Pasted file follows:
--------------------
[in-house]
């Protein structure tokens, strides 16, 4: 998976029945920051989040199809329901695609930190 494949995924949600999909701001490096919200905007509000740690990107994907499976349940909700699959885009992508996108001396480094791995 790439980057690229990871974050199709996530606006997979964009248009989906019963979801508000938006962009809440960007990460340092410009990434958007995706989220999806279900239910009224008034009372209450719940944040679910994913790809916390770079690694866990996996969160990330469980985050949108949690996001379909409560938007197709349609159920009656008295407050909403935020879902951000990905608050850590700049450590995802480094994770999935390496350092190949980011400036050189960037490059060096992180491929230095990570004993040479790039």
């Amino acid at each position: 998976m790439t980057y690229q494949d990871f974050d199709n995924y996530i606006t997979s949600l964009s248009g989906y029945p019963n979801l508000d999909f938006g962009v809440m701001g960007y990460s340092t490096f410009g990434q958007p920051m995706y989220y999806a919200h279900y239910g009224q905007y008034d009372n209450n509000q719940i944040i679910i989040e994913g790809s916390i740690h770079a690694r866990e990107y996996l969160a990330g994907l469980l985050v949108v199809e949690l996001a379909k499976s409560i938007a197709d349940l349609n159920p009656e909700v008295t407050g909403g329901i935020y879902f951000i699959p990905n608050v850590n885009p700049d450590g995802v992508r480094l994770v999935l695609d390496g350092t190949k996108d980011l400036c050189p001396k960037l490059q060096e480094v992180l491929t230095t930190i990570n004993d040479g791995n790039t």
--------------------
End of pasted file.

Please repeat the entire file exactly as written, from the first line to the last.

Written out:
[in-house]
């Protein structure tokens, strides 16, 4: 998976029945920051989040199809329901695609930190 494949995924949600999909701001490096919200905007509000740690990107994907499976349940909700699959885009992508996108001396480094791995 790439980057690229990871974050199709996530606006997979964009248009989906019963979801508000938006962009809440960007990460340092410009990434958007995706989220999806279900239910009224008034009372209450719940944040679910994913790809916390770079690694866990996996969160990330469980985050949108949690996001379909409560938007197709349609159920009656008295407050909403935020879902951000990905608050850590700049450590995802480094994770999935390496350092190949980011400036050189960037490059060096992180491929230095990570004993040479790039």
């Amino acid at each position: 998976m790439t980057y690229q494949d990871f974050d199709n995924y996530i606006t997979s949600l964009s248009g989906y029945p019963n979801l508000d999909f938006g962009v809440m701001g960007y990460s340092t490096f410009g990434q958007p920051m995706y989220y999806a919200h279900y239910g009224q905007y008034d009372n209450n509000q719940i944040i679910i989040e994913g790809s916390i740690h770079a690694r866990e990107y996996l969160a990330g994907l469980l985050v949108v199809e949690l996001a379909k499976s409560i938007a197709d349940l349609n159920p009656e909700v008295t407050g909403g329901i935020y879902f951000i699959p990905n608050v850590n885009p700049d450590g995802v992508r480094l994770v999935l695609d390496g350092t190949k996108d980011l400036c050189p001396k960037l490059q060096e480094v992180l491929t230095t930190i990570n004993d040479g791995n790039t």